Over the course of his career at Northwell Health, Ryon Andersen has worked in a variety of positions, from his start as a physical therapy aide to his current role as associate executive director at North Shore University Hospital (NSUH). His unique path from clinical to non-clinical professional equipped Ryon with the skills he needed to help him positively impact the financial and clinical operations of the hospital as an AED. Ryon’s career is also proof that there is not one straight career path to working in finance and operations within the healthcare industry.
Learn more about Ryon’s career path and how Northwell’s helping other professionals pursue non-clinical careers at Northwell in this month’s Appointment With.
What inspired you to move from pursuing a clinical career to a non-clinical career within healthcare?
I’ve always had an interest in community and public service which was reinforced when I joined my local fire department. While volunteering as a firefighter and EMT, I had the opportunity to assist Glen Cove Hospital with a disaster drill that was being run by their emergency department. This provided me with a small observation window into how a hospital operates. At the time my only knowledge was based on prehospital ambulance care. Further intrigued by the dynamics of providing care in a hospital setting, I decided to pursue a job as a physical therapy aide in the department of physical medicine and rehabilitation at Glen Cove. I truly enjoyed working alongside the clinical teams and helping patients learn to ambulate after injury or surgery. As time progressed and college commitments increased, I transferred to work as a unit support associate for the critical care and telemetry units. This opportunity gave me good insight into hospital flow, nursing unit dynamics, and the admission/registration process. This transition was especially important because it was a clear indication of how NorthShoreLIJ (at the time) supported development. My managers worked with my schedule so I could attend classes while maintaining employment. Upon finishing my degree, I decided to apply the skills I learned from my science classes to a new role at the Feinstein Institute for Medical Research. Working in the department of experimental immunology as a research assistant, I was responsible for laboratory benchwork and quantitative data analysis.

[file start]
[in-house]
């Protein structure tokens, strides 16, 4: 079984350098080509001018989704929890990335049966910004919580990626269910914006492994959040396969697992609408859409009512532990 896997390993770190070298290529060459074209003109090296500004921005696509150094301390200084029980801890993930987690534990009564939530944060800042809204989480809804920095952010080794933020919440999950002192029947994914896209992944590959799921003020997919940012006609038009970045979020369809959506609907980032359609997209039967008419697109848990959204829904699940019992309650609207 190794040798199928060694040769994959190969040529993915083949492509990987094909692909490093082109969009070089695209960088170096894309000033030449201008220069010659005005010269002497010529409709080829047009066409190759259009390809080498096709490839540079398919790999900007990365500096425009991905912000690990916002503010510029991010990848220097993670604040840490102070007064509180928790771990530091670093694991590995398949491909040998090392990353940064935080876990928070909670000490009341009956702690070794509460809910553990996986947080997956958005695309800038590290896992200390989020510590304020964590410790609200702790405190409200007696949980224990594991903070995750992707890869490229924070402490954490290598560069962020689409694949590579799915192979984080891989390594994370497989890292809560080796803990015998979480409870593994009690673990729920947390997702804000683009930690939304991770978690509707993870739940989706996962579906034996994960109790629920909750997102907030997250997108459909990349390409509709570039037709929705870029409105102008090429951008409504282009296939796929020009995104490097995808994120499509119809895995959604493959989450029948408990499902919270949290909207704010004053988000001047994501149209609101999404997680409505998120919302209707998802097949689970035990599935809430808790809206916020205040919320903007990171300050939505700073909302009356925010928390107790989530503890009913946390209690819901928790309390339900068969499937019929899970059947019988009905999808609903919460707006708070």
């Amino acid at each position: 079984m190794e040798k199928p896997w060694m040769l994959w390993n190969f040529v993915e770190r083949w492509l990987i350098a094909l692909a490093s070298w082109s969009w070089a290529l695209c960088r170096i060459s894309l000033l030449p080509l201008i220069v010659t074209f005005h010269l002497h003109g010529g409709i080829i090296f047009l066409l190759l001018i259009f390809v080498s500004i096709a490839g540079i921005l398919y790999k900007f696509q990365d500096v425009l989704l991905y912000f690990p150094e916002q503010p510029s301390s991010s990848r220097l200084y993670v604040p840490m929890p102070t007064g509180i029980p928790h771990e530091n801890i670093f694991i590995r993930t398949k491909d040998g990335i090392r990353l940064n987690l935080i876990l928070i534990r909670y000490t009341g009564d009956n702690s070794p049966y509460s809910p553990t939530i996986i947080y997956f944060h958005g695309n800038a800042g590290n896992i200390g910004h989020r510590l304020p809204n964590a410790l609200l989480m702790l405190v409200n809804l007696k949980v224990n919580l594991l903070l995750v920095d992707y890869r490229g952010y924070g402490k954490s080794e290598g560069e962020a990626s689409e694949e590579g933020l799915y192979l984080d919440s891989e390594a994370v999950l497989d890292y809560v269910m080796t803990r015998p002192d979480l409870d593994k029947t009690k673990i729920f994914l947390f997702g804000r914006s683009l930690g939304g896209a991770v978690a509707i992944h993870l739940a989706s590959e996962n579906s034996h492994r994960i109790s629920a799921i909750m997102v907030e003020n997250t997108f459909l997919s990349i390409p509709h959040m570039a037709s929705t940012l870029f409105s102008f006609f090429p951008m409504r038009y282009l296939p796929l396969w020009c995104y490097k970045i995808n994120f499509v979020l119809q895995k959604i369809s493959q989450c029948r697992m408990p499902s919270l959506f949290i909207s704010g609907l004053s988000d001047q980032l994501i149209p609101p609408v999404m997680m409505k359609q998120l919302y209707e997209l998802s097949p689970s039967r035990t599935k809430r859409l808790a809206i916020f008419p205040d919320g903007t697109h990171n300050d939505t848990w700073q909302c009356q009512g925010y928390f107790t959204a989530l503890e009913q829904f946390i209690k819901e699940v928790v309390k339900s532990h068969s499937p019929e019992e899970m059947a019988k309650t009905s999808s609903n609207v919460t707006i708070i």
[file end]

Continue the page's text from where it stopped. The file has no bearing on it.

These three experiences allowed me to gain unique skills and insights while learning about the culture of the organization, they strengthened my desire to continue to grow within the system. Over the course of this circuitous pathway, I met many mentors who pushed me explore all facets of the system and to not solely focus on clinical opportunities. Because we are a healthcare organization, I believe early careerists generally assume the only career pathways are clinical, but that’s not true. Being exposed to the broader landscape of opportunities led me to pursue a role as a project coordinator in hospital administration at NSUH. This allowed me to combine my clinical operations experience and my analytical skills within a hospital. Settled into my new position over the last 9 nine years at NSUH, I’ve grown into the role I am currently in as Associate Executive Director.